Though it is early in plans to build a pair of housing projects in and around Pacifica, a new nonprofit has formed to challenge the development and protect the southern hillsides of the valley along San Pedro Mountain.

The people behind Protect San Pedro Mountain say they want to assure land that has traditionally been enjoyed as open space continues to be available to all. They also want to make sure residents know the building proposal could be formalized in the weeks and months to come.

Linda Mar Woods is a 125-unit residential subdivision project on two parcels, one currently in Pacifica and one in unincorporated San Mateo County, said Deputy Planning Director Christian Murdock.

“The Linda Mar Woods application is incomplete so no hearings are scheduled at this time. The timeline for the application to become complete and for any future hearings is unknown at this time,” he wrote in an email to the Tribune. “We’ve had discussions with the developer about presenting to the Open Space and Parkland Advisory Committee, which can occur before the application is complete, but have not identified a date that would work for the developer at this time.”

The developer, John Kontrabecki, said he is at the very beginning of the development process that could take two years to get to a hearing.

Kontrabecki notes that Old San Pedro Mountain Road is a trail that runs from Montara to Higgins Way. It is the original coastal highway and was abandoned as a road in 1940. Since then it has become a heavily used hiking and off-road biking trail.

“This makes Linda Mar Woods the gateway to what we call Pacifica Mountain Parks, which is a collection of state and county parks and (Golden Gate National Recreation Area land) which together make up the largest contiguous outdoor recreation area in the Bay Area,” Kontrabecki wrote in an email to the Tribune, “We want to make it better.”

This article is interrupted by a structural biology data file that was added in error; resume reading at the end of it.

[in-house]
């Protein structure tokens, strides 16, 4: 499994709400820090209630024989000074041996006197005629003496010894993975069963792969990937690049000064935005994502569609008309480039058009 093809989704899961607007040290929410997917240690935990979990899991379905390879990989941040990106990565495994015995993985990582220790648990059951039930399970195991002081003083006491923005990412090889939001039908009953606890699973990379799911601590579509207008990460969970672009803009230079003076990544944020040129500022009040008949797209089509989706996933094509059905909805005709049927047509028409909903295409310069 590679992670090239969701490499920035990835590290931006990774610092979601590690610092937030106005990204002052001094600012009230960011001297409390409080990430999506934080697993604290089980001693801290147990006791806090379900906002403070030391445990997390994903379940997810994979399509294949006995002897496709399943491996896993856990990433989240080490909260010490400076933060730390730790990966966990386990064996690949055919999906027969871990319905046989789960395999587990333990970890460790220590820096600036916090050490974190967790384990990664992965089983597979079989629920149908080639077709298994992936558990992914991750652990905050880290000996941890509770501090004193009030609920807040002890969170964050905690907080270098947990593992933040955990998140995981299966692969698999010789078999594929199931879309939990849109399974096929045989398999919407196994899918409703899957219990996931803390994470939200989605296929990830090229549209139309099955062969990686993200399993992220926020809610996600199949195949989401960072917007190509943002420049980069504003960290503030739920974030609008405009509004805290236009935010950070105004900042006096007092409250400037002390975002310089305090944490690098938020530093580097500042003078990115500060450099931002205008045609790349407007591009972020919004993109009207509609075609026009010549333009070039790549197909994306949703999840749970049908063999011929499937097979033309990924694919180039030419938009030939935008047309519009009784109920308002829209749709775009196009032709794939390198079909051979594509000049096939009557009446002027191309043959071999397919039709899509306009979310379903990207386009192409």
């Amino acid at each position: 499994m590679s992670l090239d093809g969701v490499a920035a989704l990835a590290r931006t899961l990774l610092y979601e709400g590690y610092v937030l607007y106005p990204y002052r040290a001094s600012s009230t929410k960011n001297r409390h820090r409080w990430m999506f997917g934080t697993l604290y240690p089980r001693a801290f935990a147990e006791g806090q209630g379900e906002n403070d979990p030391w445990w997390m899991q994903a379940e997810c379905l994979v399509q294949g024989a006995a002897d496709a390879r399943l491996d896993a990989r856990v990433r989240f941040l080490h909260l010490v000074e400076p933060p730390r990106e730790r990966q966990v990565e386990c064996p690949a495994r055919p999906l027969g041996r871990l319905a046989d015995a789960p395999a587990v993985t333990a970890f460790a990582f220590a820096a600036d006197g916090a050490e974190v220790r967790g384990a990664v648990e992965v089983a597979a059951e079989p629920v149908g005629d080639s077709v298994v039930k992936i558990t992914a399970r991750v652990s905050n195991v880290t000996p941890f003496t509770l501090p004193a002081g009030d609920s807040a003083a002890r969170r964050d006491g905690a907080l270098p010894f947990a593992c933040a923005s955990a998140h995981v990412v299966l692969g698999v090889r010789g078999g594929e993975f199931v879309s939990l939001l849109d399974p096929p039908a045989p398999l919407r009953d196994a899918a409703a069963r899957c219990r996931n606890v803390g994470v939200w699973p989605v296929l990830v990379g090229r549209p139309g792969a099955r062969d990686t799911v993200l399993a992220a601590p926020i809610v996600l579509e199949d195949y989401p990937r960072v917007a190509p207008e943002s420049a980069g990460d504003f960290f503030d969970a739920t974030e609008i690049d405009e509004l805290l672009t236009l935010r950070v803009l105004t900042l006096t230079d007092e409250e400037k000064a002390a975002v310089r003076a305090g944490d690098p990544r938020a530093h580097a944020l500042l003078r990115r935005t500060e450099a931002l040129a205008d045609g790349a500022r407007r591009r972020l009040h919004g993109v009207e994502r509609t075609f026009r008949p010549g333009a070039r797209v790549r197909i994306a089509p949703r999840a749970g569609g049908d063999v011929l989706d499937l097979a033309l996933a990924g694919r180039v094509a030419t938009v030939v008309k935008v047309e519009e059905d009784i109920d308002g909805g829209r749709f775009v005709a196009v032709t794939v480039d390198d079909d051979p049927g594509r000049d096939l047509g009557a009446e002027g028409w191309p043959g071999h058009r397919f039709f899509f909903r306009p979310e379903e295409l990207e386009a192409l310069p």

Kontrabecki wrote that he would widen the road and push back bushes and weeds, repair the trail where it is eroding and resurface the road so it is smooth and easy to walk or ride. He wants to construct overlooks with benches so people can take in the view of the ocean and the valley. He wrote that he will preserve the Boy Scout mountain biking trail and construct new trails for mountain bikers.

Some area residents don’t see that as an improvement.

Nick Lusson is president of Protect San Pedro Mountain and a resident of Higgins Way. He said support for Protect San Pedro Mountain has grown to about 750 people who have signed up to receive a newsletter.

“We have a large coalition of supporters that includes the Montessori School and historic Shamrock Ranch who both would be very negatively impacted by this. There’s also heavy support for us from the hiking, mountain biking, equestrian and environmental communities,” he wrote in an email to the Tribune.

“Shamrock Ranch has a deep history in Linda Mar and our family has worked for generations to preserve it,” wrote Zoe Ahlgren of Shamrock Ranch in an email to the Tribune. “We stand against the plans for the proposed development. … The project would have a number of significantly negative impacts on our community.”

Ahlgren worried that the project would add traffic to small neighborhood streets and that the construction would harm the environment.

Lusson said the developer of Linda Mar Woods has represented the project as a pro-environmental proposal with hiking and biking trails, but he simply sees it as a large housing development that would do environmental harm.

Lusson notes there is another adjacent development being proposed called Hillside Meadows, which would include 18 units and be built by the same owner, developer and engineer.

“The coalition of different interest groups opposing this project seems to grow by the week, as do the reasons why this is an ill-conceived project,” he wrote.

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